- Wingspan: 10-10.2 feet
- Lifespan: 10-15 years
- Weight: 24-28 lbs
The Black Vulture is also known as the American Vulture and is considered one of the larger birds in the Americas. Predominantly, it can be found in Southern America, but it also lives in the mountains in Mexico, as well as in The United States.
Its wingspan can reach up to 10 feet in length, and sometimes they may exceed that length. Unlike the aforementioned vultures, The Black Vulture, no matter how intimidating their name may be are quite social birds and will hang out with other vultures and even form flocks to stay safer against their predators and potential hunters.
They often hang out with other flock animals and may even fly and follow turkey vultures. Given they’re scavengers they’re not going to hunt for prey or kill the animal. Instead, they’ll wait for other predators and hunters to kill their prey or animal and then feed on the leftovers.
They are quite resourceful and will help other vultures find potential food sources. They can also survive without food for a long time.
Vultures also have a strong symbolic value in The Americas and are often associated with rebirth. In some countries like Chile, Peru, and other countries in Southern America, they are even considered sacred animals.
- Wingspan: 11-12 feet
- Lifespan: 50 years
- Weight: 20-30 lbs
The Andean Condor may be one of the most bizarre birds you’ve ever seen, but it’s the largest bird in the world with combined wingspan and weight measurements. It is the only member of the genus Vultur and as its name suggests, it can be found in the Andes mountains, as well as the western coasts in western South America, which means it prefers the Pacific climate.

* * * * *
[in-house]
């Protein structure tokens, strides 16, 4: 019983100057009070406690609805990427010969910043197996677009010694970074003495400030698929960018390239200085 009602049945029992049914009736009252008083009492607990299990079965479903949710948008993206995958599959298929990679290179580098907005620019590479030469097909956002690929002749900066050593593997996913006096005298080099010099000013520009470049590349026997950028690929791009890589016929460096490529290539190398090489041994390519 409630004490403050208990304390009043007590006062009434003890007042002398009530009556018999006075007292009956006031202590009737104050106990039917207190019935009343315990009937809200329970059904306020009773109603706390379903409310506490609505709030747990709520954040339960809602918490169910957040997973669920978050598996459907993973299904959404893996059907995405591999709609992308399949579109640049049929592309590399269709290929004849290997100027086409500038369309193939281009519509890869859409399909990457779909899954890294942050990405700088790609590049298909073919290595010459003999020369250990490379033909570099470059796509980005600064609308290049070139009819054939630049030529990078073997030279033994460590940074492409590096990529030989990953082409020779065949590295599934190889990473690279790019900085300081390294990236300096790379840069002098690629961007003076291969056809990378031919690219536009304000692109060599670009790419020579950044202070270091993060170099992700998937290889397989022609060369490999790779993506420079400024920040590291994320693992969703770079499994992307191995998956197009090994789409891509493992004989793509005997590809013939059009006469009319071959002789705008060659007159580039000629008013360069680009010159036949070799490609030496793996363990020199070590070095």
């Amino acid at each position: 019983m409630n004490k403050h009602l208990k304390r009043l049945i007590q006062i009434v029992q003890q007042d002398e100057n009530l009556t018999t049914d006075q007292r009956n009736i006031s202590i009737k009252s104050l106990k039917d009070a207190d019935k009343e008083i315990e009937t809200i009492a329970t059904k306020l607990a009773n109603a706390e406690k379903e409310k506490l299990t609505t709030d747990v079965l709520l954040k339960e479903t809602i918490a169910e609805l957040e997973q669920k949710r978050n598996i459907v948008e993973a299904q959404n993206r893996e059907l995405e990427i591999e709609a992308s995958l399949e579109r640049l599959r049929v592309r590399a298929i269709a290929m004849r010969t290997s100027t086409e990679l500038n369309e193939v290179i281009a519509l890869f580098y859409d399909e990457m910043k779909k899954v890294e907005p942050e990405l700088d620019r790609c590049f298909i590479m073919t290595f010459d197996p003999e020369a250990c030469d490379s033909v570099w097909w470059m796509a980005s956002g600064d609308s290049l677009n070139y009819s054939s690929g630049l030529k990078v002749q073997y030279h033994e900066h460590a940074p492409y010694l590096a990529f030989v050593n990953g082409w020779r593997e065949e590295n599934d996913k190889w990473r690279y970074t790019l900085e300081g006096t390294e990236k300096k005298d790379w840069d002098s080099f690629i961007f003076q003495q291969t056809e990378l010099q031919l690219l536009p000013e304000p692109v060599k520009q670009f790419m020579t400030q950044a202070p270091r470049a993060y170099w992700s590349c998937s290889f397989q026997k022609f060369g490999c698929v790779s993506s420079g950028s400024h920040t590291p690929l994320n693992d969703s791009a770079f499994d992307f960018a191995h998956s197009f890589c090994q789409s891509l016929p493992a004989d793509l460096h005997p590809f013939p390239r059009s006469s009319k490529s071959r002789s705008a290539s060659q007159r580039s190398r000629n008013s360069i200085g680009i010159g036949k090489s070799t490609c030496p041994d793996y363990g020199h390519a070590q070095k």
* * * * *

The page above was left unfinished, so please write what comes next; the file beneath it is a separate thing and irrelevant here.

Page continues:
In addition to that, it’s the national symbol of Chile and is oftentimes adorned with strong symbolism in Chile and surrounding South American countries including Bolivia, Peru, Chile, and Colombia.
It’s not considered critically endangered but it’s worth noting it’s considered vulnerable, which is why many conservation communities urge to make efforts to preserve this species.
It usually doesn’t hunt and will feed on leftovers of dead animals. However, it prefers to feast on very large meals, so it may even set an eye on dead domestic animals. It’s important to note that Andean Condors make some of the most important clean-up crew animals in the ecosystem.
They also have a long lifespan and can live up to 50 years. The oldest known Andean Condor lived up to 80 years old.
- Wingspan: 10.2-12.1 feet
- Lifespan: 50-60 years
- Weight: 13-28 lbs
It’s no secret that all albatross species and breeds are quite large, given that there are a total of three Albatross species in this compilation. Needless to say, the Wandering Albatross is the largest wingspan animal in the world, topping even its cousins Northern and Southern Royal Albatross.
Its wings can reach up to 12.1 feet when spread, even though many species come close in this size. Several reports say that its wings may even be longer, but it’s up to The Guinness Book of Records to make this claim, given that it’s the largest wingspan of any living bird species.
The Albatross may spend its entire life flying up in the sky. It loves crossing large distances and is believed to travel over 70,000 miles a year, changing distance from one place to another pretty fast. It may pass over 800 miles in a day.
With that in mind, given such large and reliable wings, it’s safe to say that albatross will only land down to eat, catching fish and other seafood surrounding the shores, or rocks where it may hunt. The only other time it will come down to the ground is for breeding and creating a nest for its little ones.
The Wandering albatross is one of the most fascinating birds despite the record it broke regarding the wingspan and we’re glad we included it in this list.